MeowZedong

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MeowZedong wrote

I don't know, I'm not a medical professional and I don't know where you live. Keep that in mind as you read this comment.

If you want to donate blood and not just get tested, I don't know of any anarchist communities with their own blood bank. To be honest, if you live in a country with a national healthcare system I would just go with that. It's more likely to have enough reach to make sure your blood goes where it needs to be.

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MeowZedong wrote

I see the opposite ("it's not race, it's class") line of thought a lot. I don't know about America specifically but while bridging the wealth gap in general is a worthy thing, bridging it based on white people just ignores the specifics of how PoC get screwed over on a constant basis.

Thanks for sharing this.

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MeowZedong wrote

I get there's value in amplifying women's (and especially WOC's voices) but I personally think a boycott is the right call here. Twitter doesn't care what you're amplifying, as long as it drives traffic and eyeballs to their content. It's still giving twitter the status it wants as a platform.

A boycott seems more sensible because it drives home the point to twitter, to users who are less aware, and even to other platforms who could step up their game that they need users around and that people can drop twitter.

I don't know if this particular boycott was thought out in advance but boycotting looks like the way to go going forward. Platforms need to stop taking users for granted and users need to stop giving sites the importance they want to have.

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MeowZedong wrote

To add to your last paragraph, the way that if you accept a guy doing something that just seems like a kind gesture some guys will assume you now owe them something (sex) or that you're into them.

" how sad it must be to think that there’s no kindness for the sake of kindness. "

you hit the nail on the head with this one, I agree completely.

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MeowZedong wrote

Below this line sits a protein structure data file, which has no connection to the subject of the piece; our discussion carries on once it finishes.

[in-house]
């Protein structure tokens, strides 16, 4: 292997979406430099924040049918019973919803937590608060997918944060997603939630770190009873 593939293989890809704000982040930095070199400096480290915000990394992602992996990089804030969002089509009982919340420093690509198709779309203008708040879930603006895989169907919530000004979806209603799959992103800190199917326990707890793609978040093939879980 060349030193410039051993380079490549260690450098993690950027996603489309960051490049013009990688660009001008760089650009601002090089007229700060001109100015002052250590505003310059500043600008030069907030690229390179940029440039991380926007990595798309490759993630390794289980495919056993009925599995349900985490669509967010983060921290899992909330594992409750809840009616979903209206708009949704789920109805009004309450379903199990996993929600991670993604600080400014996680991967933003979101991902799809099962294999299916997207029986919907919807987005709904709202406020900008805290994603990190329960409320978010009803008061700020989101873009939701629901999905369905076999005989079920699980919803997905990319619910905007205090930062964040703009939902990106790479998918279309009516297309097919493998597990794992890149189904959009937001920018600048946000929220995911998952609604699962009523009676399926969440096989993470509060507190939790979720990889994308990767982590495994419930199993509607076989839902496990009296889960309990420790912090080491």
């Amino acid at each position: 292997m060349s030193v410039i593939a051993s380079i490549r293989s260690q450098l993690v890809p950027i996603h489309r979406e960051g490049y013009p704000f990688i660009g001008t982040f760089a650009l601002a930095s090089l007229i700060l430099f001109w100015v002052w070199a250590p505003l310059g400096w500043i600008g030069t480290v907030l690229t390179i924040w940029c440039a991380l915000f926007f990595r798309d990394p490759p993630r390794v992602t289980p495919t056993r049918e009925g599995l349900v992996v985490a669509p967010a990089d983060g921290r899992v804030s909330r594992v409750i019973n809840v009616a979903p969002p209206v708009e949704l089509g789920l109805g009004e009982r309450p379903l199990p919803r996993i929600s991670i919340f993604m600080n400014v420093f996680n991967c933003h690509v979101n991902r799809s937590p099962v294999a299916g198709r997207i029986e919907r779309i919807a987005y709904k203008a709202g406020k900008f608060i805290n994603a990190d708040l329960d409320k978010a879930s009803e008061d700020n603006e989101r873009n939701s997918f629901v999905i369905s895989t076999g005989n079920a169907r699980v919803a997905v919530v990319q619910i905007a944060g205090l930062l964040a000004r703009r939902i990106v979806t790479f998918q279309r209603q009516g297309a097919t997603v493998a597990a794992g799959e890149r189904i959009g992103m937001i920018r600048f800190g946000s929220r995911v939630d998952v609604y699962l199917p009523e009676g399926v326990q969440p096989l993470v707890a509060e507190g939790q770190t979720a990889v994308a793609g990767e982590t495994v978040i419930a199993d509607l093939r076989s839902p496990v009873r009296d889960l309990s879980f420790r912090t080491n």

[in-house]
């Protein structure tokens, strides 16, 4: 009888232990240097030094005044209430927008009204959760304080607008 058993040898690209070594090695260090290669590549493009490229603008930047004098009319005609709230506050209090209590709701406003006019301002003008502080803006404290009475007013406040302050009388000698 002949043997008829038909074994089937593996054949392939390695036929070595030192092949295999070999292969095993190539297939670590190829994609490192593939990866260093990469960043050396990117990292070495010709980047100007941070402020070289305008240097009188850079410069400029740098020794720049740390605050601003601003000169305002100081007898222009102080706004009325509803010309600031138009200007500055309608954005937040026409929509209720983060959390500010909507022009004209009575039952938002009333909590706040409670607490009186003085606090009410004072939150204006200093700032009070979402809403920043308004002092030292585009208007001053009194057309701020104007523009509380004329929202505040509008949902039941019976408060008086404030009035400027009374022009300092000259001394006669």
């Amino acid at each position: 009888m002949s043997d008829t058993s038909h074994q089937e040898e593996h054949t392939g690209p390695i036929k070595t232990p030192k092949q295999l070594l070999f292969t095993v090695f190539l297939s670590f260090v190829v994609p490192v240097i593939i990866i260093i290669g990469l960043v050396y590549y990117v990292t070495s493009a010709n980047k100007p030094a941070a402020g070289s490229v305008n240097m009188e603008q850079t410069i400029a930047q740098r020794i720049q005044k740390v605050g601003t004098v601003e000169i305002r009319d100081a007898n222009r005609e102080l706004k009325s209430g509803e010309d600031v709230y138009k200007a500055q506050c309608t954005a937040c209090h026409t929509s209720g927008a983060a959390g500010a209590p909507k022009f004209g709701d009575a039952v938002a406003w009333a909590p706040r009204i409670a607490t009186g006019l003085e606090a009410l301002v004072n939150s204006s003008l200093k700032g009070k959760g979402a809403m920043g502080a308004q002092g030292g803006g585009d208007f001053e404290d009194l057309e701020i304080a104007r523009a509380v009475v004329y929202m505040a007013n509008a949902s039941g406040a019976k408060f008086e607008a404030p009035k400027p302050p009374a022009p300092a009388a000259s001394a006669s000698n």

Yes! I think it's really important to emphasise the existence of safer roles and how necessary they can be. Not everyone is able to go out and do some rioting, not just because of being afraid to lose their mortgage but because of stuff like disabilities or having to take care of kids or whatever.

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MeowZedong wrote

My opinion might be unpopular here but here it goes.

For a lot of people, there isn't much of a choice in terms of getting "in the system" in some way or another. Many people have responsibilities like kids, aging relatives, or sick relatives who depend on them. Many, if not most, people depend on the system in some way or another to put food on the table and a roof over their heads and will take these opportunities in a heartbeat because nobody likes to starve.

I think anarchism should be something oriented towards others, not just ourselves. Historically, many anarchists were "in the system" (like people working in factories they didn't own themselves). To me that's part of the point, when you can't just drop everything to go live off the grid on your own terms, that's all the more reason for wanting things to change.

Ask yourself, what do you want? How do you see your workplace and your community? How can you use what you have to help change things? This can mean getting more involved in local anarchist groups, helping create a space in your community where people can support each other and rely less on the system, whatever.

If you're asking about your beliefs in a more personal sense, that's just work you'll have to put into reminding yourself of what's important to you and what you believe in, instead of just letting get yourself settle. Maybe remind yourself that this system where you've gotten a good deal is the same system that screws over many people and denies them even the opportunities you've had.

Sorry if this is unclear, English isn't my first language.

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MeowZedong wrote

I have mixed feelings about this.

This article is spot-on in pointing out the need to grapple with the way different communities have different experiences and degrees of complicity with racism.

I personally feel like there's some value in having an umbrella term. I feel like it's helpful to be able to find people who have more experiences in common with me as well as different experiences so we can learn from each other and support each other. It's like the value people see in acronyms like LGBTQIA despite problems (like biphobia and transphobia) within that community, because it gives people a way to find and help each other.

I'm not sure what a better alternative would be. "Non-white" seems awkward, like saying "non-straight" or "non-men". Acronyms, maybe.

I'm not American and I've seen PoC and close terms (like translations) get used in multiple countries. That's part of its strength to me, it's a loose enough term that it can be understood but it's also descriptive.

Thoughts?